Hundreds of fans, including people of all ages, were gathered in Siri Fort Auditorium on the evening of December 26, 2017, to listen to the globally recognized Indian actor Priyanka Chopra.
Fan or not, no one will deny the perseverance and grit through which she has made a spot for herself internationally. Priyanka, who has always taken pride in being a small town girl, said she has taken risks and grabbed opportunities while nobody was holding a safety net for her.
As befits her fierce persona, she talked with candour, without mincing her words in an attempt to make them sound more flattering. She also challenged the patriarchal approach of the media when dealing with women, which she proved later by making some sassy statements in the same interview. The inspiring lecture that she began, about 12 ways to break the glass ceiling, got subdued by the same old cliched questions asked in the ensuing interview.
Priyanka mentioned her three prominent qualities – being fierce, fearless and flawed – and said that she never compromised with her principles during this long journey. Minutes later, she proved her directness by striking back at the journo who was continuously asking for her opinion on current controversies, such as Padmavati. She got miffed and asked why she should give her opinion on an open platform, which will use her statements for publicity. She even asked the interviewer to throw those questions instead at the national leaders who are actually responsible for taking action. The crowd, which was already enthralled with her eloquence, echoed with the slogan, “That’s why we love you PC.”
When we have such a celebrity, having so many success stories to tell, for an hour and a half, we could definitely utilize her presence better. The questions could have been more thought-provoking than just “When do you think of settling down and having children?” and “How much do the zeros on your salary check affect you as a person?”
She responded the questions with effortless wit and elegance, but the questions such as, “Do you not plan to make a comeback in Bollywood as your last film was two years back?” got the real sass out of her. She played a little with the mind of the audience by tricking them into counting the years since her last film Bajirao Mastani, and then left everyone applauding by asking, “And do you remember how long has it been for Hrithik or Ranbir since their last films?” Left a little messed up, the journalist nevertheless carried on with similar questions.
You can love her or hate her, but you can’t ignore her, and she doesn’t care for those who have negative things to say to her. She said, “No matter what you do, there will always be a bunch of people upset with your work.” She is able to take the jokes very smartly and she proved it when out of nowhere, a man asked her to marry him. She replied, “Let’s just appreciate this proposal because it’s not easy to ask a girl for marriage. It takes a lot of preparation.”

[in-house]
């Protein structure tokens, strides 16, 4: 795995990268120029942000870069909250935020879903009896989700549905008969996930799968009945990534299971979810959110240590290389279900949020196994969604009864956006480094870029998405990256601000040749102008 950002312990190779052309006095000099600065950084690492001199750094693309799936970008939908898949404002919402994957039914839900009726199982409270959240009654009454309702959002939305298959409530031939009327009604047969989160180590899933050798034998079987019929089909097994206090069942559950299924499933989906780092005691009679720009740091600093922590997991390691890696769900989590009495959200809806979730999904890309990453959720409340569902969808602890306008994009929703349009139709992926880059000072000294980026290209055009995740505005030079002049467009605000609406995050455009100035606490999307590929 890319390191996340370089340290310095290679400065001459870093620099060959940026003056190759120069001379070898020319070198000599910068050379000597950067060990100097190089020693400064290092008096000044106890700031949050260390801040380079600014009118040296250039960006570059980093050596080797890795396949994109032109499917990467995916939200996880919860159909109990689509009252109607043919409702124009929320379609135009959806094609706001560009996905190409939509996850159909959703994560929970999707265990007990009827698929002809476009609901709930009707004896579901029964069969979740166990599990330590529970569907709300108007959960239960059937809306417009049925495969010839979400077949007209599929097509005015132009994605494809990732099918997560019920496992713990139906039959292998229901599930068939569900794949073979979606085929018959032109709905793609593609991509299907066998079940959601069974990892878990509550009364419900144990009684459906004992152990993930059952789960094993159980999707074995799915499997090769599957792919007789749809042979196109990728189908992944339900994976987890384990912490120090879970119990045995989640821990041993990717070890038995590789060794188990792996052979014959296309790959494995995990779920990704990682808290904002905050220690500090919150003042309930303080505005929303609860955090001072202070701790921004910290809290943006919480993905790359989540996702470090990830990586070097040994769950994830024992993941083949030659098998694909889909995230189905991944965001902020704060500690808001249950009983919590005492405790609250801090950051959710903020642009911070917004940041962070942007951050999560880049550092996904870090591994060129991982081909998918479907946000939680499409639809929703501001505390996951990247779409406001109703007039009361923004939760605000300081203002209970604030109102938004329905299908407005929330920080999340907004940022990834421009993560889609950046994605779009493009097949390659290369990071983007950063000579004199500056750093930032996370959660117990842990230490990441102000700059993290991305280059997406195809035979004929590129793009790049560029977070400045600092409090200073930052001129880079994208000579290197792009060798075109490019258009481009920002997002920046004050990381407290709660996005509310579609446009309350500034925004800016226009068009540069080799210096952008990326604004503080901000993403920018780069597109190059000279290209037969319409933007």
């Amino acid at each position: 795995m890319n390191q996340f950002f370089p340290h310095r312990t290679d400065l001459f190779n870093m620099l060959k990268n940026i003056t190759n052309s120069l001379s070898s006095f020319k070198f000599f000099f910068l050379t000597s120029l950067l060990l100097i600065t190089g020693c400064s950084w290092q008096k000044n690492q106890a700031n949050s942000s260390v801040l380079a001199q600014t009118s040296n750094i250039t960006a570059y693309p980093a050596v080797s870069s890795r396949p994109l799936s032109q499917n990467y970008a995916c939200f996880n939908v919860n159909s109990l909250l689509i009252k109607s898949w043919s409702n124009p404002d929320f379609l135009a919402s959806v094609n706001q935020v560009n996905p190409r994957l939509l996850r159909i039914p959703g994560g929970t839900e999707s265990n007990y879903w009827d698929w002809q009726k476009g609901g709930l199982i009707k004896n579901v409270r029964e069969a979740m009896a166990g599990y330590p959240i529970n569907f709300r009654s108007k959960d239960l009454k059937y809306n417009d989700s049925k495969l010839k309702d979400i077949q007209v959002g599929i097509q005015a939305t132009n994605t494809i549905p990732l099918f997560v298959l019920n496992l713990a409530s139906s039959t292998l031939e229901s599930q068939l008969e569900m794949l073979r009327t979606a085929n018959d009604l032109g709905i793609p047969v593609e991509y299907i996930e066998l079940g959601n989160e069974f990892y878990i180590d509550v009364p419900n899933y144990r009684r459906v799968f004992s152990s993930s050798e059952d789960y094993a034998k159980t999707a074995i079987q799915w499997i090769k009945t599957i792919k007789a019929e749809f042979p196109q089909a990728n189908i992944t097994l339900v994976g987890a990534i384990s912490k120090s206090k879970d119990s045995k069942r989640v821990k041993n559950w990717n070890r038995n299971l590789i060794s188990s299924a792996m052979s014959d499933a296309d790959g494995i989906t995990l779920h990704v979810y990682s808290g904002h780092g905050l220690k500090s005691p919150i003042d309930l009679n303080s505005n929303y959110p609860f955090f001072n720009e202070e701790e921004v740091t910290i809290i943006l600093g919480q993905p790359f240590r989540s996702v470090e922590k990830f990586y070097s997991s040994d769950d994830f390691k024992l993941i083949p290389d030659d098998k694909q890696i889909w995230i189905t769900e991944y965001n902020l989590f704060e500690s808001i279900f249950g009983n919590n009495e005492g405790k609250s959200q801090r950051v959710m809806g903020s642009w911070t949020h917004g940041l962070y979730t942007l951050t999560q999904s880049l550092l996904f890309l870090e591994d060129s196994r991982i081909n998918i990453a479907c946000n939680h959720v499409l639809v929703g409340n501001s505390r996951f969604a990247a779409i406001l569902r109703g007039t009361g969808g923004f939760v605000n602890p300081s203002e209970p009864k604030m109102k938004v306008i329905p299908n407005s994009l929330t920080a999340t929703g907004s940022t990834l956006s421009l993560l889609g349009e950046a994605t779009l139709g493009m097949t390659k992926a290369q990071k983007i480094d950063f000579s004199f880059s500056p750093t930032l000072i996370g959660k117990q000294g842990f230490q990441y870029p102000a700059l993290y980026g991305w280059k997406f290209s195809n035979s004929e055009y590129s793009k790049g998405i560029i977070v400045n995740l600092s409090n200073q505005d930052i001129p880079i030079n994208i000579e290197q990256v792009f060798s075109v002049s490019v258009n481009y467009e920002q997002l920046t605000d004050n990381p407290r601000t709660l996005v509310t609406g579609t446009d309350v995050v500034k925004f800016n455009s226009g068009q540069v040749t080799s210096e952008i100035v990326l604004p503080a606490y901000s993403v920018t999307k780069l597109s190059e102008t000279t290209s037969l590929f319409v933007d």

On one hand, she accepted that she had risen from scratch, while on the other she said that she feels blessed to be the daughter of her parents, who always supported her and gave her the silver spoon that she was not born with like others in the industry. She also took a soft dig at the prevailing favoritism in Bollywood by saying that you need to grab the opportunities whenever you spot them, but there are also times when you simply cannot do anything – just like she couldn’t, having been thrown out of several films by the directors and producers who wanted to cast their girlfriend or relative.
On being asked about her perspective on arm candy roles for female characters in Bollywood, she frankly accepted that although she did do such roles earlier in her career, that phase ended a long time back, when she decided to do roles that were beyond just being a filler for the hero and held individual importance.
To the critics who questioned the decision of Penguin India to invite Priyanka instead of someone from the publishing industry, she jokingly said that she came here for them who love and support her, and those who don’t like her talking can leave voluntarily. The critics’ argument of inviting a non-writer in an event that has hosted personalities like APJ Abdul Kalam and the Dalai Lama in the past sounds a bit preposterous here. While nobody can question the eminence of Abdul Kalam, I don’t know what book Dalai Lama has written.
She impressed the audience with her wise answers and an energizing speech. She also won the hearts by showing humble gestures thanking occasional shouts and compliments coming from the audience. While I was not a big fan earlier, PC won my heart too by not throwing any celebrity tantrums and being a simple and utterly humble person, who smiled spiritedly at all her admirers and cracked jokes and conversed casually in Hindi at times.